Public Meeting Report
What a fantastic turnout at the public meeting tonight. We’ll be adding more information shortly but the main points are:
- We estimate around 700 people attended. The hall was full with many standing. A side room with a video link had been provided and this was also full with standing room only.
- Members of the Hawthorn Road Action Group explained what had happened so far and what residents could do to object to the closure of Hawthorn Road.
- Questions from residents were answered by the Action Group and also by County Councillors present.
- Several Parish, District and County Councillors addressed the meeting to give their support to keeping Hawthorn Road open.
- Sir Edward Leigh MP our local MP finally closed the meeting commenting that he fully supported the residents campaign.
The photo below shows the hall relatively early whilst there was still standing room in the main hall!
Responses to the Meeting
The meeting was the lead news item on BBC local radio on Friday evening and Saturday morning after the meeting.
The following link provides BBC Radio Lincolnshire’s coverage of the meeting and includes interviews with Sir Edward Leigh who attended the meeting and Lincolnshire County Council Leader Martin Hill’s response.
Comments about the Meeting from Residents
The following comments were taken from our facebook page.
“Well done on a professional job tonight, hope the actions from everyone now follow.”
“What a brilliantly positive meeting last night. Your selfless hard work is paying off. Let’s hope that all who attended put pen to paper. OBJECT, OBJECT!”
“Well done,you were all very professional and put across some fantastic points.we live just off Hawthorn rd … and we are very lucky to have such a great team doing all this to save our road. Letters of objection will be going everywhere.”
“Just wanted to say I thought after attending the meeting tonight that u all have done a fantastic job xxx letter of objection being sent from here”
“Great meeting very informative and will definitely write my letter to object this weekend.”
“I attended the meeting tonight and I have to say I felt quite emotionally proud of the Action Group I do not know any of you personally but I felt you are a very strong group and feel most proud that you are acting on behalf of us all thank you and well done xxxx”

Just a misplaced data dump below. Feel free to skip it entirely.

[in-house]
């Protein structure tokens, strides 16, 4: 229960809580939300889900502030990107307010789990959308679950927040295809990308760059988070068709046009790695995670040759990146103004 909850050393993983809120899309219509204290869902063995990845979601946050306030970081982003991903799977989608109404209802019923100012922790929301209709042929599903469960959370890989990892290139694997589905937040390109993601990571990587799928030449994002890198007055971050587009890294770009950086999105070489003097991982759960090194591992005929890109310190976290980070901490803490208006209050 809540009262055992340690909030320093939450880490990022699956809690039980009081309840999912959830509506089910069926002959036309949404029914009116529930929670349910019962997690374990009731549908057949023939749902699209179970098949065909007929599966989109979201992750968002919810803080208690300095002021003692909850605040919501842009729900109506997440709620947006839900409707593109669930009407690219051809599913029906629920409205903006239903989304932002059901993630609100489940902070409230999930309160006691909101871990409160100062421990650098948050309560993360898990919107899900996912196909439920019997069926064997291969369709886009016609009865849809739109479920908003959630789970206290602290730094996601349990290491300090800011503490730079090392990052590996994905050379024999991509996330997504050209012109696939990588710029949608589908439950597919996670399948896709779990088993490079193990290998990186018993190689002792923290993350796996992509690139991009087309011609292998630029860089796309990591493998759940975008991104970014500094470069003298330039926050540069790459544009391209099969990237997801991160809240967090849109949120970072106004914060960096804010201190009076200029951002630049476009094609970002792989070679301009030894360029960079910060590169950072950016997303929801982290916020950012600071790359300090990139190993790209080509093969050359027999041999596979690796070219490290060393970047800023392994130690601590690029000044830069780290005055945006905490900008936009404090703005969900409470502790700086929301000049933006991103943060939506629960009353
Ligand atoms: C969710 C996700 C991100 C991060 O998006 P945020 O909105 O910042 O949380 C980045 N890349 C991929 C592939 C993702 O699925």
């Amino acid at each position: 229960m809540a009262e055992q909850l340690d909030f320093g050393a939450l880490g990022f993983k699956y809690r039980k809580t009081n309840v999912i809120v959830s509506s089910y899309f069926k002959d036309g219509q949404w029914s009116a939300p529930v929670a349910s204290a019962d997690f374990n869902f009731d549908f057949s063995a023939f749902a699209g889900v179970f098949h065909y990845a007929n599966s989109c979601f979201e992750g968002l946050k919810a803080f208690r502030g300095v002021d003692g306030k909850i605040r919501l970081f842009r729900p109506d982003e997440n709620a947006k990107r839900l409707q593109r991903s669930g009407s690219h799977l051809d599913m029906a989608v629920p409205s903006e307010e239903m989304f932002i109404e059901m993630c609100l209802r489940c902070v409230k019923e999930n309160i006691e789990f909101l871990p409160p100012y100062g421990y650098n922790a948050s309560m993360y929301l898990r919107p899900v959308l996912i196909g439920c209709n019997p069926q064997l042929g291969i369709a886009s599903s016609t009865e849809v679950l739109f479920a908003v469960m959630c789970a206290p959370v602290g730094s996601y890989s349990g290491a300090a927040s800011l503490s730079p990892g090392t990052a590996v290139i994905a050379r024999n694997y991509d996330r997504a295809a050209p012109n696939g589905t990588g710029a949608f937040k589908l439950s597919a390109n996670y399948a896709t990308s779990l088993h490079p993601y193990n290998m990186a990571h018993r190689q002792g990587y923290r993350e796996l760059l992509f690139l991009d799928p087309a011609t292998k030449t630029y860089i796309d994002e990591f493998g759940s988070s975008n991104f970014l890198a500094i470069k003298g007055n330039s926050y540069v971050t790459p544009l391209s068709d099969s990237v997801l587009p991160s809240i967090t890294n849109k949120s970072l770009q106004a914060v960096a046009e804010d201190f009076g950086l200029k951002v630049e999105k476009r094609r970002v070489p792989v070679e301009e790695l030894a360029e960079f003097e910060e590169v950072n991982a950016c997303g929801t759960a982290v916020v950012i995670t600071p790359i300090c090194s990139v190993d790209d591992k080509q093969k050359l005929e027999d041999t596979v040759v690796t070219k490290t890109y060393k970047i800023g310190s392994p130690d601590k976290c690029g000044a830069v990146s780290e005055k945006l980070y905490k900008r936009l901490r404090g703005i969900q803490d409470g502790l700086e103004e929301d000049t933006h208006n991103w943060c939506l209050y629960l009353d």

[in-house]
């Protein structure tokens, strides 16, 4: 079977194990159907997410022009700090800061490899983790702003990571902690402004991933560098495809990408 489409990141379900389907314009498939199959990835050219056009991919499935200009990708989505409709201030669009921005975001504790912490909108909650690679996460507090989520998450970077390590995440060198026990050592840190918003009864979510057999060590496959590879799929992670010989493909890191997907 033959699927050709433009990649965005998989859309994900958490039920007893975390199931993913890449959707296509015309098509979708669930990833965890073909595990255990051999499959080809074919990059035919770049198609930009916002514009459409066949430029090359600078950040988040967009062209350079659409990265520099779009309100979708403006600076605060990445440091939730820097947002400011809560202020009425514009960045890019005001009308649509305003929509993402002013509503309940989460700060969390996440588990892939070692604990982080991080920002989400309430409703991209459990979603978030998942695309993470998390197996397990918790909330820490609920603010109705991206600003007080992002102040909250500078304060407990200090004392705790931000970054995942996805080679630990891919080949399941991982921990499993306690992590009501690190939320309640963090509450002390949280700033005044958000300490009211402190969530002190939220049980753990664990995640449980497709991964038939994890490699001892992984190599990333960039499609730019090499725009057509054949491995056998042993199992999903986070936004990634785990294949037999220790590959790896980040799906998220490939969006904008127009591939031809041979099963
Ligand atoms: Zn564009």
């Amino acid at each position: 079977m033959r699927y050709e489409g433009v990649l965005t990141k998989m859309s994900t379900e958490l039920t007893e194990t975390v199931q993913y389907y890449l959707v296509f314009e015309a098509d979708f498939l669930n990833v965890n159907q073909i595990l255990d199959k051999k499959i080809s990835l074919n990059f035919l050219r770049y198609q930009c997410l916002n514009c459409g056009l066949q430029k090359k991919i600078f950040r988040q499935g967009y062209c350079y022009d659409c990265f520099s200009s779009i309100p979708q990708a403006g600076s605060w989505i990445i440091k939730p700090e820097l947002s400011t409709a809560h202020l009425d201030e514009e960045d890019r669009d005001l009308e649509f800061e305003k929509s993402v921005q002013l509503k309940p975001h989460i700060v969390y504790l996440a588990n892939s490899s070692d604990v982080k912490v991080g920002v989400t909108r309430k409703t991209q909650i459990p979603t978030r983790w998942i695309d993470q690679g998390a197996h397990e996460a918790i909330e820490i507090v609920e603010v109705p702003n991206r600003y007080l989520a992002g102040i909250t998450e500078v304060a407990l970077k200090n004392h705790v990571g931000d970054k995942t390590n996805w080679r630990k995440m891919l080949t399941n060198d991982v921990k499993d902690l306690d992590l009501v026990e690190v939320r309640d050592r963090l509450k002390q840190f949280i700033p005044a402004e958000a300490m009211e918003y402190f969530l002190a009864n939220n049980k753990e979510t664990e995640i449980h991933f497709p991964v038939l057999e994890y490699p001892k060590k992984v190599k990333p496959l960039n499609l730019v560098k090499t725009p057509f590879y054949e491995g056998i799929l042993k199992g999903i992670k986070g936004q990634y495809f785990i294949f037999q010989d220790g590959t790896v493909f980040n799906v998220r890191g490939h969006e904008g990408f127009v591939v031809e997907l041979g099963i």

“Congratulations on a very well put together meeting tonight. I will be writing my objection letter this weekend and urge others to do the same. We all have a voice and ones the chance to use it.”
“Why not scrap the footbridge over the Fiskerton Road and use the money to upgrade the one over Hawthorn? Why do they need a footbridge over there when there’s no footpath to Cherry anyway?”
Minor edits have been made to remove addresses etc.
The deadline for objections to the Department for Transport expired on 5th Dec 2014. It would however still be very useful for anyone who was unable to write an objection letter to the DfT to complain directly to Lincolnshire County Council.
Details of how to object can be found on the “How to Object” page.
We understand the DfT have received several hundred letters objecting to the closure of Hawthorn Road. Huge thanks to all who took the time and effort to write letters. Also many thanks to the many kind comments of support we have received.
The next stage is for The DfT to decide whether a public inquiry is justified. This may take several weeks and it is unlikely a decision will be known until after Christmas.
Interesting Side Note
Sir Edward when speaking at the meeting speculated that Hawthorn Road had existed as an access for Reepham and Cherry for many years. After a bit of research (ie typing “old maps Reepham” into Google) the earliest map we can find showing Hawthorn Road is 1831 although I suspect it has been around a lot longer.
Its also shown on the 1888 OS maps which are available for browsing at:
We also had an interesting email from one of our supporters who has done some research on Hawthorn Road:
“Hawthorn Road, previously known as Stocking Lane, is an historic route dating back at least to the mid‐Saxon period when the King’s Reeve used it as a direct route from his administrative base in Lincoln Castle to his farmstead (ham) in Reepham – the clue is in the name. It is even possible that it dates back to Roman times, linking the Colonia with known Roman settlements in parish. It certainly was a major access route from the Cathedral to the important Abbey at Barlings in medieval times. This is not just an obscure country lane but a major historic route to significant settlements with Royal connections. It must not be expunged purely because of a miscalculation by the County Council”